For many people, a safari seems like the ultimate bucket list activity. From the exhilarating feeling of getting up close and personal with the Big Five (lion, leopard, rhinoceros, elephant, and buffalo) to the endless beauty of sprawling plains and glistening waterways, there’s nothing quite like it. With so many countries and countless parks to choose from, it can be a challenge finding the right safari for you. While there’s no such thing as a bad safari, what kind of trip you’re looking for in terms of price, accommodation, and adventure level can determine the ideal destination. Whether you long for the exclusivity of a Zambia safari or the wow-factor of a Tanzania safari, keep reading for the best places to go on safari!
If you’re a first-timer looking for a classic experience, a Botswana safari may be for you! Chobe National Park, located in Northern Botswana, has one of the highest wildlife densities in Africa. It’s famous for its incredible elephant population, which is believed to be around 120,000. The park has become a haven for many of these gentle giants fleeing poachers in nearby countries. It’s best to visit during the country’s dry season (June-Oct), when wildlife converges on the Chobe River and other waterholes.
Another great choice of Botswana safari is the Okavango Delta. The Okavango Delta is breathtaking no matter the season, from streams evaporating into the desert air to floods breathing new life into the arid land. Canoe through the lush grasslands in a traditional mokoro, spotting hippos, giraffes, and buffalo—to name a few.
Home to some of the most iconic safari destinations, a Tanzania safari is a must! Visit the legendary Serengeti National Park for the finest game in Africa. Known for its versatility, the Serengeti is perfect for game drives, walking safaris, or even cycling, and there are accommodations suited to every kind of traveler. This site is famous for the Great Migration—when 1.4 million wildebeest and hundreds of thousands of zebra move through the land. While traveling the Serengeti, head to Ngorongoro Crater to spot over 30,000 animals, from bull elephants to the elusive black rhino. The only downside to the area is that because it’s so popular, it can get quite crowded.
If you’re looking for a more remote destination, consider a Tanzania safari to the Selous Game Reserve. The land is larger than the Serengeti, but much less traveled; the combination of sprawling lands and a handful of lodges means you’re likely to see more wildlife than people.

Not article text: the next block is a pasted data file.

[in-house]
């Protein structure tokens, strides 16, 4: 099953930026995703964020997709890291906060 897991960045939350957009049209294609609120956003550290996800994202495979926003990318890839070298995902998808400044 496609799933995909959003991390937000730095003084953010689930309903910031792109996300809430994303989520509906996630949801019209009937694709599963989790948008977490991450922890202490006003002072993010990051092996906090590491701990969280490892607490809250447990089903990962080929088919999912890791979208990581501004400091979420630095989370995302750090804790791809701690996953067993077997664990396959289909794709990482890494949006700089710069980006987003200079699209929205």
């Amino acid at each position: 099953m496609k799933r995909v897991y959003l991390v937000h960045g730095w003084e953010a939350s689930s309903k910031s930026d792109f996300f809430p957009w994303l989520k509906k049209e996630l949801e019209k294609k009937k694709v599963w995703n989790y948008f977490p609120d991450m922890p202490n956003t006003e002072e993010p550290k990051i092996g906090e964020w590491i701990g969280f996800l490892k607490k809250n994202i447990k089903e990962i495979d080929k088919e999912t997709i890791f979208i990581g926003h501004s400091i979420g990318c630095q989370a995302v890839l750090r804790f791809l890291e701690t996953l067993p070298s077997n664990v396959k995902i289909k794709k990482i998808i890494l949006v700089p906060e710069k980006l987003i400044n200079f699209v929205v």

Etosha National Park is the place to be for a Namibia safari. The beauty of Etosha is the animals come to you. The area is known for its salt pans and desert climate, with few waterholes. Since water is scarce, all you need to do is park by a water source and watch as animals come flocking. Public camps are set up alongside waterholes, which are floodlit at night, meaning you won’t have to stray from camp during the dry season (June-Nov). Unfortunately, the lack of rivers means you won’t come across any hippos or crocodiles, but the land is home to over 140 kinds of mammals. This park is more developed than most, resulting in roads and facilities that are ideal for self-drives and budget travelers.
If you long for a trip off the beaten path, then head on over for a Zambia safari. The country has long flown under the radar and is just starting to make a name for itself in the safari community, but that’s what makes it so great. Much less crowds and development for the more prominent safari destinations, Zambia offers an authentic feel and the essence of wilderness. The Luangwa River, in South Luangwa National Park, is world-renowned for the amount of game it attracts—the concentration is among the highest in Africa, especially as the dry season nears its end (Sept-Oct). You’ll find crocodiles, hippos, giraffes, elephants, buffaloes, and over 400 species of birds. This destination is also known as one of the world’s best walking safaris, providing a different perspective to the usual game drives.
The Lower Zambezi Valley offers another secluded Zambia safari. You’ll truly connect with the nature surrounding you and develop a deep connection with this untouched land. Visit here for a variety of wildlife, from the Big Five to countless species of birds. With camps set up on the serene riverbank, it’s the perfect place for all the water lovers! Fish along the shore and canoe the peaceful waters.
This northern extension of Tanzania’s Serengeti offers another front row seat to the Great Migration. Visit Kenya’s Maasai Mara National Reserve to watch as wildebeest and zebra race through the grassland. The area is more accessible during the dry season (May-Oct), with peak migration between July and Oct. Kenya safaris are known for interactions with the locals. Immerse yourself in their culture—go on bushwalks, visit the nearby villages, and try your hand at warrior training.
South Africa Safari
Kruger National Park is famous in the South Africa safari circuit. Home to a wide array of wildlife, including over 500 bird species, this park is perfect for every traveler. There are budget options, luxury camping, wilderness trails, and self-drive options. While some purists may dislike the paved roads, there’s plenty of backroads and bush. Besides, its these paved roads that make Kruger National Park a feasible option year-round, even during the rainy season.
Addo Elephant National Park is another exciting choice of South African safari. Close to the bustling city of Port Elizabeth, this park is now a sanctuary to more than just elephants—you’ll find the Big Five, among many other animals. Addo Elephant National Park is the perfect family getaway destination. Trek short hikes, watch for whales off the coast, and horseback ride through the picturesque land.